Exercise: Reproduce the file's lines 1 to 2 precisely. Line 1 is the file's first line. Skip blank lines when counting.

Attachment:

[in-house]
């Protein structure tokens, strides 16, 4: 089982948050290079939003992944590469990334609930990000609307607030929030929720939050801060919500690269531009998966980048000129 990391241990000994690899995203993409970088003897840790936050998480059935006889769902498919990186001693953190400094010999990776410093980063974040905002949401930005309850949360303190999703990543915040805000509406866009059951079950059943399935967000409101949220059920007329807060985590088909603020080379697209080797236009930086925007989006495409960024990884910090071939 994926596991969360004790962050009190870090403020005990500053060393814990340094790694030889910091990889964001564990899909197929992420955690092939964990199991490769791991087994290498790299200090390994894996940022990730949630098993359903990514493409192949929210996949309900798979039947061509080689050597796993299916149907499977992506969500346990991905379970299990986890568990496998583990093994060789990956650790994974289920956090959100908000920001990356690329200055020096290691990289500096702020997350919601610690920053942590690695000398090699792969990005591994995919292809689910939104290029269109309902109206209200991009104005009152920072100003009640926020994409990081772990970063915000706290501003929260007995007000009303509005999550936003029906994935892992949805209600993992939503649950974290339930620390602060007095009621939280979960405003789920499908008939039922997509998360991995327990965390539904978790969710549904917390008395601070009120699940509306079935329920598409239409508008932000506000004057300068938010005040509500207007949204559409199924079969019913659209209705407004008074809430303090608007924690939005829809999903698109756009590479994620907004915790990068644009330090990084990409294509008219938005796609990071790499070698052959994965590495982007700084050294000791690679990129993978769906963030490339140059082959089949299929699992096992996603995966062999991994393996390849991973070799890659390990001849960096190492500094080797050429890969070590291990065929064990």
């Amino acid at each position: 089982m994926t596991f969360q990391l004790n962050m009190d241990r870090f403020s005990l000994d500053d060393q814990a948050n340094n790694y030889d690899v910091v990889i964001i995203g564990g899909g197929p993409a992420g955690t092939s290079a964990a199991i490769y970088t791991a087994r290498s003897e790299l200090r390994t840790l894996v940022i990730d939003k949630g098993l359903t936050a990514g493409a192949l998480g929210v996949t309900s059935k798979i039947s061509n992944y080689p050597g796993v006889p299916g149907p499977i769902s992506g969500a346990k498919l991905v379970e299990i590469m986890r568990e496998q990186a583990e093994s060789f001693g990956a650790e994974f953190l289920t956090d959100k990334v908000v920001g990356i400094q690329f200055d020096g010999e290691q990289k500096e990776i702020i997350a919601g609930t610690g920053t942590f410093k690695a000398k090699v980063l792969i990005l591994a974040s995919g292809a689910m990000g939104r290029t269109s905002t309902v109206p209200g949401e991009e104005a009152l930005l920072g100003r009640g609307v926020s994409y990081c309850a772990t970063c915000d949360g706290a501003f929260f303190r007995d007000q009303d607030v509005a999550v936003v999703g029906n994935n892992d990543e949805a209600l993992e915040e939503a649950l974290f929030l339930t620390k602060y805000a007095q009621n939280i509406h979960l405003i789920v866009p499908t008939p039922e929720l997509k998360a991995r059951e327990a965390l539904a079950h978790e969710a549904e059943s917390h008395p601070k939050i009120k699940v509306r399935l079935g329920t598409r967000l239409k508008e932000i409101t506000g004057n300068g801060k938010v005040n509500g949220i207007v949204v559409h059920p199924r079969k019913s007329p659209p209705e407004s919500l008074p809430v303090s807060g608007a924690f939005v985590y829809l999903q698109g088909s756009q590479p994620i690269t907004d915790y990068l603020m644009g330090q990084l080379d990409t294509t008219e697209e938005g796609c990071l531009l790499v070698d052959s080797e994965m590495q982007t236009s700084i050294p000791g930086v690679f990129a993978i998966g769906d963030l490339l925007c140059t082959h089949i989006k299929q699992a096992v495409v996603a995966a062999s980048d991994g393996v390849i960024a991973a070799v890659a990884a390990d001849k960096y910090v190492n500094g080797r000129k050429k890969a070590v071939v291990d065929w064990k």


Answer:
[in-house]
């Protein structure tokens, strides 16, 4: 089982948050290079939003992944590469990334609930990000609307607030929030929720939050801060919500690269531009998966980048000129 990391241990000994690899995203993409970088003897840790936050998480059935006889769902498919990186001693953190400094010999990776410093980063974040905002949401930005309850949360303190999703990543915040805000509406866009059951079950059943399935967000409101949220059920007329807060985590088909603020080379697209080797236009930086925007989006495409960024990884910090071939 994926596991969360004790962050009190870090403020005990500053060393814990340094790694030889910091990889964001564990899909197929992420955690092939964990199991490769791991087994290498790299200090390994894996940022990730949630098993359903990514493409192949929210996949309900798979039947061509080689050597796993299916149907499977992506969500346990991905379970299990986890568990496998583990093994060789990956650790994974289920956090959100908000920001990356690329200055020096290691990289500096702020997350919601610690920053942590690695000398090699792969990005591994995919292809689910939104290029269109309902109206209200991009104005009152920072100003009640926020994409990081772990970063915000706290501003929260007995007000009303509005999550936003029906994935892992949805209600993992939503649950974290339930620390602060007095009621939280979960405003789920499908008939039922997509998360991995327990965390539904978790969710549904917390008395601070009120699940509306079935329920598409239409508008932000506000004057300068938010005040509500207007949204559409199924079969019913659209209705407004008074809430303090608007924690939005829809999903698109756009590479994620907004915790990068644009330090990084990409294509008219938005796609990071790499070698052959994965590495982007700084050294000791690679990129993978769906963030490339140059082959089949299929699992096992996603995966062999991994393996390849991973070799890659390990001849960096190492500094080797050429890969070590291990065929064990």